Title

Liquid Filled Membrane Pressure Gage

Abstract

In this paper a method of using an axisymmetric, constant volume liquid filled membrane as an underwater pressure gage is described. The membrane material is considered to be neo Hookean and highly extensible. The theory of large elastic deformation is used in the analysis. The hydrostatic pressure variation inside and outside a submerged membrane is taken into consideration. Since the deformed configuration of the membrane is a function of the pressure differential across the membrane, it is possible to use the change of configuration due to various depths of submergence as a measure of pressure differential. However, after complete submergence, configuration changes do not occur, and the pressure differential will remain constant, maintaining a linear relationship between outside and inside pressures. The use of the liquid filled membrane pressure gage is demonstrated by means of a glycerine filled rubber membrane attached to a manometer and submerged to various depths. The governing equations of the membrane configuration which are nonlinear differential integral type are numerically solved. Since the constant volume assumption is violated due to a small amount of liquid flow into the manometer tube, a procedure for the error correction of the manometer reading is provided. An axisymmetric liquid-filled membrane can be conveniently used for the measurement of underwater pressure in shallow or deep depths. For shallow depths the membrane is used to indicate the external liquid level or the pressure caused by it. For depths greater than the inflated size of the membrane a manometer should be attached because, under complete submergence, displacements of the apex do not take place when the membrane volume is constant. A prime advantage of the instrument is that the membrane separates the internal and external liquids, thus increasing the choice among a wide variety of miscible liquids. The liquid-filled membrane also extends the range of pressure measurement as compared to the conventional flexible diaphragm type pressure gages.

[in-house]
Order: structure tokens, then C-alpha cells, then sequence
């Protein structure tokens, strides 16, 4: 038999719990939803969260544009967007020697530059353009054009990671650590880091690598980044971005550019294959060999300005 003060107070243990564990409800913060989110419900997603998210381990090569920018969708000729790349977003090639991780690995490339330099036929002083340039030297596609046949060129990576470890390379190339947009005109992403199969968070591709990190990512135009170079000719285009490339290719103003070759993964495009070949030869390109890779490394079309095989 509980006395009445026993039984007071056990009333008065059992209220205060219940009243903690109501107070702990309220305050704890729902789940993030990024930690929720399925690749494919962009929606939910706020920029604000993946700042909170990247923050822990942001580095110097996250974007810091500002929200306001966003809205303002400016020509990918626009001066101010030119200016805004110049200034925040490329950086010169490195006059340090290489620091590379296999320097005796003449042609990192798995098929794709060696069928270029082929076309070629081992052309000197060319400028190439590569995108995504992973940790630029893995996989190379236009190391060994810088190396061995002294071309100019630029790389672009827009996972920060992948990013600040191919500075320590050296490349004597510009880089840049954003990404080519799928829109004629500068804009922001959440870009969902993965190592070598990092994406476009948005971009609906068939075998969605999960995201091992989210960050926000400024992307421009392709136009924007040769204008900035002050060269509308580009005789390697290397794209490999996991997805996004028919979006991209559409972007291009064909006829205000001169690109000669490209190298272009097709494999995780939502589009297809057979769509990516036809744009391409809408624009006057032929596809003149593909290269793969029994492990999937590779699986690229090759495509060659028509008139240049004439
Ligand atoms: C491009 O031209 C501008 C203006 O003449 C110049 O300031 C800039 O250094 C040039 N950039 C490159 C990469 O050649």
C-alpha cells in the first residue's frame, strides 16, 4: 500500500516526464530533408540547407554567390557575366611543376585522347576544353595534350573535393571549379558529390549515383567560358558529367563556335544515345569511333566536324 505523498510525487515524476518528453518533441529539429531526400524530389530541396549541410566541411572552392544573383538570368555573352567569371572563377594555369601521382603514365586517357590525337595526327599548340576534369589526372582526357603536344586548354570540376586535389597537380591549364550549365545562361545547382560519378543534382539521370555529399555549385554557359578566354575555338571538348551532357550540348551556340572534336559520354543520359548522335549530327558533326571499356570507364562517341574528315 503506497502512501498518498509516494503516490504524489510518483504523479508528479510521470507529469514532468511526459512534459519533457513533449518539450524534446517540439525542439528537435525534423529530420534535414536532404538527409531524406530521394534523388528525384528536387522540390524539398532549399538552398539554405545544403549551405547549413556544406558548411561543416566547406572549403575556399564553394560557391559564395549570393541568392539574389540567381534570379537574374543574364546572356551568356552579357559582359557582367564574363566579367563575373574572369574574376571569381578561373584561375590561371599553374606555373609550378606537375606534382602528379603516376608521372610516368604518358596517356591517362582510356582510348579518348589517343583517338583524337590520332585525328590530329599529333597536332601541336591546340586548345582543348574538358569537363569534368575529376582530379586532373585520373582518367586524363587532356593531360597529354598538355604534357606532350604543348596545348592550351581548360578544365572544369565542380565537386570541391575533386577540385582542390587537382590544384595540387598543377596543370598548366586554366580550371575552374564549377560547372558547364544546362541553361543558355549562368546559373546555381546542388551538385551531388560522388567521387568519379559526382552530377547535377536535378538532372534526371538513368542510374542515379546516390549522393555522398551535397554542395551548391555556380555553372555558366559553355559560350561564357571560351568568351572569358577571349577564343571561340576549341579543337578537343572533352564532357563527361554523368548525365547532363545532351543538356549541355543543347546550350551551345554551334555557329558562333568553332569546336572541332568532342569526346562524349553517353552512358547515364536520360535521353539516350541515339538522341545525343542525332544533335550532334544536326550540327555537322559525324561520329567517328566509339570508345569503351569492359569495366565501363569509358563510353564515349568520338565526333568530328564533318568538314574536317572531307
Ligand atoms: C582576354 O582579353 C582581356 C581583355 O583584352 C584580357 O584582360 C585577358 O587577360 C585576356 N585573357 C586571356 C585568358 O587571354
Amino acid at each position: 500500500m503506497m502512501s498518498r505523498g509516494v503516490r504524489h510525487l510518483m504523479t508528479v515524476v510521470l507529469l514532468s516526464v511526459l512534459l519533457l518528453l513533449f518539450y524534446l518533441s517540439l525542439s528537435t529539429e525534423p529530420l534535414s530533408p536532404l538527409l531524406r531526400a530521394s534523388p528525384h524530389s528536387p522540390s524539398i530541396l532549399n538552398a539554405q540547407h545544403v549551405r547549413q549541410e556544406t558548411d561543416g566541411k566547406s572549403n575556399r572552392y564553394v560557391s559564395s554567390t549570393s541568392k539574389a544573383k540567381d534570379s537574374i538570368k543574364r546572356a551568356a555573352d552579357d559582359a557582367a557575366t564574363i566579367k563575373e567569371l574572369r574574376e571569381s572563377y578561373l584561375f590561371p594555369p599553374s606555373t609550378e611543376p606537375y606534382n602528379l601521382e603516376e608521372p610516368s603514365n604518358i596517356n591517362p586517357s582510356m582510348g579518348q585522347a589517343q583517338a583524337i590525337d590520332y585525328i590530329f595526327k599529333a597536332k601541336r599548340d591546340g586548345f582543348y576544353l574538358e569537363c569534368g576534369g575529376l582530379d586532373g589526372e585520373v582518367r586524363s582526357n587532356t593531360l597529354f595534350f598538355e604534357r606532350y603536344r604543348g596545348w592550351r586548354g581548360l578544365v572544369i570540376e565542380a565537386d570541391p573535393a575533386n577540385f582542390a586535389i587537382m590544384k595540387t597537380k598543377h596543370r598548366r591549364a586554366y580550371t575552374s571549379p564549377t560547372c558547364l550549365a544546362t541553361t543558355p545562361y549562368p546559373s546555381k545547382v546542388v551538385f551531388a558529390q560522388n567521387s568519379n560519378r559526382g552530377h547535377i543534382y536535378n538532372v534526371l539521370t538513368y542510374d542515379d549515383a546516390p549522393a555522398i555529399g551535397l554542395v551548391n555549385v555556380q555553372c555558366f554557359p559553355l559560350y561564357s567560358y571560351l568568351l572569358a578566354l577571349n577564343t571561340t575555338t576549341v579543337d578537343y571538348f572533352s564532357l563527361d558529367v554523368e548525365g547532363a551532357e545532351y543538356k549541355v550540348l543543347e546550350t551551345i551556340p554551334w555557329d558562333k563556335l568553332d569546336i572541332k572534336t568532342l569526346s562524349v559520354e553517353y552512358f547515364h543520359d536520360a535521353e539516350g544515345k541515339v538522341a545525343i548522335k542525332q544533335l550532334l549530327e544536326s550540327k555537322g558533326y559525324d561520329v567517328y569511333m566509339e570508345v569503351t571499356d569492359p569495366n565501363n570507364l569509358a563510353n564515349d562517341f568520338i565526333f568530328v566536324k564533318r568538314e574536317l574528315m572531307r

Department(s)

Mechanical and Aerospace Engineering

Document Type

Article - Journal

Document Version

Citation

File Type

text

Language(s)

English

Rights

© 1974 Elsevier, All rights reserved.

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